Philosophy and Public Policy


Like John Dewey, his mentor and friend, Sidney Hook shares the classic conception of philosophy as the pursuit of wisdom. A philosopher is concerned ultimately with the conception of the good life in a good society.

In these essays extending over many years, Hook illustrates the activity of the philosopher in the cave of social life. He brings to bear the tools of reflective analysis on dominant social and political issues: human rights; the role of personality and leadership in history; the attempt to defend freedom as we seek to preserve and extend the welfare state; and a criticism of the common premise of historical materialism shared by both Marxists and their opponents.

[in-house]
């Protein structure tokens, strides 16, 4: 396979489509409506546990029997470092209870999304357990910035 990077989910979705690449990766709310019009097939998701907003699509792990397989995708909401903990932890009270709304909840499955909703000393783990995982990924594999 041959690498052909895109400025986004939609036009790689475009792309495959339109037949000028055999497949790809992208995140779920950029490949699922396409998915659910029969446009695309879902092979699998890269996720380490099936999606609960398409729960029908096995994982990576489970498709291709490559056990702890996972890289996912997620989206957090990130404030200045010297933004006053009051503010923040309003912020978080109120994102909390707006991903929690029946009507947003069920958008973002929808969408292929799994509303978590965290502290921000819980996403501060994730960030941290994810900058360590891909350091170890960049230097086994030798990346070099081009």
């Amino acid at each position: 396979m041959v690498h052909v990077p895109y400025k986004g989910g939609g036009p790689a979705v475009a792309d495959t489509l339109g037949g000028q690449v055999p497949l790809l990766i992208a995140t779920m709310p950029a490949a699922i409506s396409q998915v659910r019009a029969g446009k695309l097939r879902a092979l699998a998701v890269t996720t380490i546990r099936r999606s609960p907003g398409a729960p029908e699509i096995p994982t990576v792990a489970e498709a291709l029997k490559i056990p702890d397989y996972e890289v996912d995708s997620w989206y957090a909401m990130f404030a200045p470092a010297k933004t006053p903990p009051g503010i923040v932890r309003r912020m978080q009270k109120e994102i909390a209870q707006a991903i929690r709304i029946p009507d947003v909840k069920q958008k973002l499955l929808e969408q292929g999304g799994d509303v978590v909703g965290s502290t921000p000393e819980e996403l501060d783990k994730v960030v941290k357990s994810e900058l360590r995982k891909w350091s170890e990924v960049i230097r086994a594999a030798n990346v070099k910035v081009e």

Most significantly, Hook addresses the relation between morality and religion and the place of religion in democratic society. A secular and naturalistic humanism, he contends, generates an authentic, reliable commitment to thedemocratic faith.

Additional information

Publisher: Place of publication:
  • Carbondale, IL
Publication year:
  • 1980